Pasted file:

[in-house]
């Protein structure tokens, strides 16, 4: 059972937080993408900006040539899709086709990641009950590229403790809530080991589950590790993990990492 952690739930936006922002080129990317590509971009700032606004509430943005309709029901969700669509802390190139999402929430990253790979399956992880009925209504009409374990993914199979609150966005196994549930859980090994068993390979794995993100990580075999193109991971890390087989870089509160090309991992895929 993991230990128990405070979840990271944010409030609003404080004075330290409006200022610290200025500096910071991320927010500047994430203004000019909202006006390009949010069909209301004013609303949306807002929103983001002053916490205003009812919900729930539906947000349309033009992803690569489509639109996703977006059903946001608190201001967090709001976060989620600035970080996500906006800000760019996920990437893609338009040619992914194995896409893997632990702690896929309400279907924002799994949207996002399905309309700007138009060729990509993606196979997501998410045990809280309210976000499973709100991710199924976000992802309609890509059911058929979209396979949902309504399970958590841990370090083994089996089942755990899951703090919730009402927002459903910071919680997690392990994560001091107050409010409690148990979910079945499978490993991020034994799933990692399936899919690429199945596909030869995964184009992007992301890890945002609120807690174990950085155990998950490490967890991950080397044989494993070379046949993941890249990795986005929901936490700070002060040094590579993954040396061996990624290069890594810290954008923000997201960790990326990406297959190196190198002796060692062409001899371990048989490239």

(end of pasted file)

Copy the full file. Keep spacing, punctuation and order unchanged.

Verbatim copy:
[in-house]
């Protein structure tokens, strides 16, 4: 059972937080993408900006040539899709086709990641009950590229403790809530080991589950590790993990990492 952690739930936006922002080129990317590509971009700032606004509430943005309709029901969700669509802390190139999402929430990253790979399956992880009925209504009409374990993914199979609150966005196994549930859980090994068993390979794995993100990580075999193109991971890390087989870089509160090309991992895929 993991230990128990405070979840990271944010409030609003404080004075330290409006200022610290200025500096910071991320927010500047994430203004000019909202006006390009949010069909209301004013609303949306807002929103983001002053916490205003009812919900729930539906947000349309033009992803690569489509639109996703977006059903946001608190201001967090709001976060989620600035970080996500906006800000760019996920990437893609338009040619992914194995896409893997632990702690896929309400279907924002799994949207996002399905309309700007138009060729990509993606196979997501998410045990809280309210976000499973709100991710199924976000992802309609890509059911058929979209396979949902309504399970958590841990370090083994089996089942755990899951703090919730009402927002459903910071919680997690392990994560001091107050409010409690148990979910079945499978490993991020034994799933990692399936899919690429199945596909030869995964184009992007992301890890945002609120807690174990950085155990998950490490967890991950080397044989494993070379046949993941890249990795986005929901936490700070002060040094590579993954040396061996990624290069890594810290954008923000997201960790990326990406297959190196190198002796060692062409001899371990048989490239």